A recent study that analyzed the data of 2.2 million Americans with Covid-19 warned that those who have sleep apnea might be at a 75% higher risk of developing long Covid compared to those who do not struggle with sleep disorders. Published in the journal Sleep, researchers say obstructive sleep apnea specifically is linked with higher risks of long Covid.

“People with obstructive sleep apnea should also keep up with their vaccinations to minimize the risk of infection,” said Lorna E. Thorpe, the study’s senior author and epidemiologist at New York University’s Grossman School of Medicine, in a press release.

The symptoms of obstructed sleep apnea are frequent blockages of airways during sleep that causes disruptions in breathing patterns, poor sleep, and even blood oxygen saturation. Around 20% of American adults live with obstructive sleep apnea. Studies have also linked sleep apnea to lifestyle conditions like diabetes, obesity, and hypertension.

In this analysis, the researchers accessed data from electronic health records from three RECOVER research networks — an initiative funded by the National Institutes of Health that aims to investigate the long term impacts of Covid-19. All of the studies’ participants had been diagnosed with Covid between March 2020 and February 2022.

Around 5% of them had also been diagnosed with sleep apnea. Those adults had a 75% higher risk of developing long Covid and the researchers further observed that this could be because they were more likely to have co-morbidities like obesity. “Obesity is a particularly well-known risk factor for both OSA and severity of acute COVID infections,” the researchers noted in the study.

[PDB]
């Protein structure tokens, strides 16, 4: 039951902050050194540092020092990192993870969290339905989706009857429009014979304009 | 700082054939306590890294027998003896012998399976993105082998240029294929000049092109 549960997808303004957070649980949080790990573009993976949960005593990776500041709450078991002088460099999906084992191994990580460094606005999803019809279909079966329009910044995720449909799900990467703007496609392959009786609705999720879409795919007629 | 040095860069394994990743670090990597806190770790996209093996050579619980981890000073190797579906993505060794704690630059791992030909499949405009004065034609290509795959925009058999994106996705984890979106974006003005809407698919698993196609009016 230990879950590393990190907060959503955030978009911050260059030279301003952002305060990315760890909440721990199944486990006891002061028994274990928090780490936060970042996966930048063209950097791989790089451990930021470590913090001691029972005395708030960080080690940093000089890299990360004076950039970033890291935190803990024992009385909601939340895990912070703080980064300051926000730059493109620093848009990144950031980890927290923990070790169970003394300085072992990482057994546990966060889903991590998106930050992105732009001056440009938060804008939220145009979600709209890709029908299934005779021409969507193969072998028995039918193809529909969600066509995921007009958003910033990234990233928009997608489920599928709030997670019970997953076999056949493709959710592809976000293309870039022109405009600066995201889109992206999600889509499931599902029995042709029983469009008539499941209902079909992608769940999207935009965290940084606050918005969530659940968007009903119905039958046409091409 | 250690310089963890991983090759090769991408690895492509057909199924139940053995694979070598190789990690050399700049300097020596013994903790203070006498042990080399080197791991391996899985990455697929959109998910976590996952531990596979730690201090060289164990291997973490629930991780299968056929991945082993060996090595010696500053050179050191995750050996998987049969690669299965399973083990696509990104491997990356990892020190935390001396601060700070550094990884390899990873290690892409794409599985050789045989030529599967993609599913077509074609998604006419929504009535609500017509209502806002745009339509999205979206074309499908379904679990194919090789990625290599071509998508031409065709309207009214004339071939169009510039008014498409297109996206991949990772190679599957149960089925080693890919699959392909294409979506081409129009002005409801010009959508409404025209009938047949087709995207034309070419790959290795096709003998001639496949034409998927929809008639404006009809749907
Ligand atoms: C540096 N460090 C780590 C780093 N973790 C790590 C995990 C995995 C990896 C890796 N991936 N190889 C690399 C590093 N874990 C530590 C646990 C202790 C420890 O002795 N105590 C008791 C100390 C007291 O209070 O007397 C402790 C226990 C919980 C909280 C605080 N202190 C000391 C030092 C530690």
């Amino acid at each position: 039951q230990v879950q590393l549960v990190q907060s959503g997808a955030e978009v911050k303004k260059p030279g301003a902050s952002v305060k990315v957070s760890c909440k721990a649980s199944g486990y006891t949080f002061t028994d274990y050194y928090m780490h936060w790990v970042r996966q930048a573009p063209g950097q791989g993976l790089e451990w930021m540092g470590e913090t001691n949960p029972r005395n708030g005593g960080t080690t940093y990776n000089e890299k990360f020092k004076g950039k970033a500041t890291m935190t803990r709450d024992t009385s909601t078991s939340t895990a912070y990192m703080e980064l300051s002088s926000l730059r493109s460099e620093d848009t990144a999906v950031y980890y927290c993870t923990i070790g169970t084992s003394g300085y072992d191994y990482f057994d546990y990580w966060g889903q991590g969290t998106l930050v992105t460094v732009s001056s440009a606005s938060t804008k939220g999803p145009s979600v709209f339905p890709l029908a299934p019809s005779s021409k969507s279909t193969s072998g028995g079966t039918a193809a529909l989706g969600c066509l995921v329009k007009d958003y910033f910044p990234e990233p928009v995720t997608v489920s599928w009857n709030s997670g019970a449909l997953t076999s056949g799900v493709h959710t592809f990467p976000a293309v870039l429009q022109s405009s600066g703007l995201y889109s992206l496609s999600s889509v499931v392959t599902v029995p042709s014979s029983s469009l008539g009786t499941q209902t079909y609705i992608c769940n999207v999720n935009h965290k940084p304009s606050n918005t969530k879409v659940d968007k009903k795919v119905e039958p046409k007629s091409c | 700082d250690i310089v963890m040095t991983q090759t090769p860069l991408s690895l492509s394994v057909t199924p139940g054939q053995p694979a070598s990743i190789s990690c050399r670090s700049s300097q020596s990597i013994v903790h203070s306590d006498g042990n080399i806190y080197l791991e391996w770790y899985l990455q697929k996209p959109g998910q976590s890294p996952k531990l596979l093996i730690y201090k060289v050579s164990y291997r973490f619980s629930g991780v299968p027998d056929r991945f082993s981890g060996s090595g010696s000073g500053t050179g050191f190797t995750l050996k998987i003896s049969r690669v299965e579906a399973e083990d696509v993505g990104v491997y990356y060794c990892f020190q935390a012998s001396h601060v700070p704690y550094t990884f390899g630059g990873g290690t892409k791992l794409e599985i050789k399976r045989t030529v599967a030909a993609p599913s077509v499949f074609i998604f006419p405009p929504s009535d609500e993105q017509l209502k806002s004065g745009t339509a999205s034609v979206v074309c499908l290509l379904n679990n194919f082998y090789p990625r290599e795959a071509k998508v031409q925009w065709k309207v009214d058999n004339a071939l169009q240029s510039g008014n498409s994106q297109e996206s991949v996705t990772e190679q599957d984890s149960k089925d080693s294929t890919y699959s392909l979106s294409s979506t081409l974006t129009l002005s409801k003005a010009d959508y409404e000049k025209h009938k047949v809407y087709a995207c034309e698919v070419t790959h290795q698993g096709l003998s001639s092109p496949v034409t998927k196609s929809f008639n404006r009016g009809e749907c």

Thorpe and colleagues further highlighted that women with obstructive sleep apnea were at a far higher risk (89%) of developing long Covid. In comparison, men with obstructive sleep apnea faced a 59% higher long Covid risk. While the reasons are unclear, women are at a greater risk of developing sleep apnea – especially during pregnancy and during or after menopause. Women who have polycystic ovarian syndrome might also have an increased risk of sleep apnea.

“Part of the challenge is that many of the risk factors for sleep apnea are also risk factors for COVID-19 outcomes,” Thorpe added. “We don’t know entirely why we are seeing this association.”

In the last year, other studies have also found an association between obstructive sleep apnea and Covid. In a 2022 study, researchers found that adults with the sleep disorder were at a higher risk of suffering from a fatal Covid infection compared to those who did not have obstructive sleep apnea. In another analysis of 21 studies, researchers warned that there is a significant association between obstructive sleep apnea and developing severe Covid infections that could require being admitted to the intensive care unit (ICU) and even being put on ventilation support.

“We still have a lot to learn about the long-term effects of this virus, but this study could inform clinical care by identifying patients who may benefit from closer monitoring,” said Marishka K. Brown, in a press release. Brown is the director of the National Center on Sleep Disorders Research.

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